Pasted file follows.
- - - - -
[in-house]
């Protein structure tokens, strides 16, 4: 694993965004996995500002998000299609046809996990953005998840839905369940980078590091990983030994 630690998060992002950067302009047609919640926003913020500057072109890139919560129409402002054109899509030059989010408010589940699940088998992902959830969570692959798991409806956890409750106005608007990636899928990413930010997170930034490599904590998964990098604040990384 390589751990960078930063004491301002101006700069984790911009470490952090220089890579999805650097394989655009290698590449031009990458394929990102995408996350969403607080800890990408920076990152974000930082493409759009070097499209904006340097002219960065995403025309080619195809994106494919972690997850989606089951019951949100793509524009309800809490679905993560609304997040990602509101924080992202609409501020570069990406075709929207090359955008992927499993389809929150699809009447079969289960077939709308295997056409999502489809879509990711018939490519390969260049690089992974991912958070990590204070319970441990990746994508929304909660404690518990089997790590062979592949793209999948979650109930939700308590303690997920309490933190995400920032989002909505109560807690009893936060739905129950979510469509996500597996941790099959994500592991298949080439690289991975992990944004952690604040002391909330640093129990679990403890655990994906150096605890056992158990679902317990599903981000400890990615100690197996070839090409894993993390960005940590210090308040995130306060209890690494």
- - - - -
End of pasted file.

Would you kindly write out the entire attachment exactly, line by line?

[in-house]
């Protein structure tokens, strides 16, 4: 694993965004996995500002998000299609046809996990953005998840839905369940980078590091990983030994 630690998060992002950067302009047609919640926003913020500057072109890139919560129409402002054109899509030059989010408010589940699940088998992902959830969570692959798991409806956890409750106005608007990636899928990413930010997170930034490599904590998964990098604040990384 390589751990960078930063004491301002101006700069984790911009470490952090220089890579999805650097394989655009290698590449031009990458394929990102995408996350969403607080800890990408920076990152974000930082493409759009070097499209904006340097002219960065995403025309080619195809994106494919972690997850989606089951019951949100793509524009309800809490679905993560609304997040990602509101924080992202609409501020570069990406075709929207090359955008992927499993389809929150699809009447079969289960077939709308295997056409999502489809879509990711018939490519390969260049690089992974991912958070990590204070319970441990990746994508929304909660404690518990089997790590062979592949793209999948979650109930939700308590303690997920309490933190995400920032989002909505109560807690009893936060739905129950979510469509996500597996941790099959994500592991298949080439690289991975992990944004952690604040002391909330640093129990679990403890655990994906150096605890056992158990679902317990599903981000400890990615100690197996070839090409894993993390960005940590210090308040995130306060209890690494």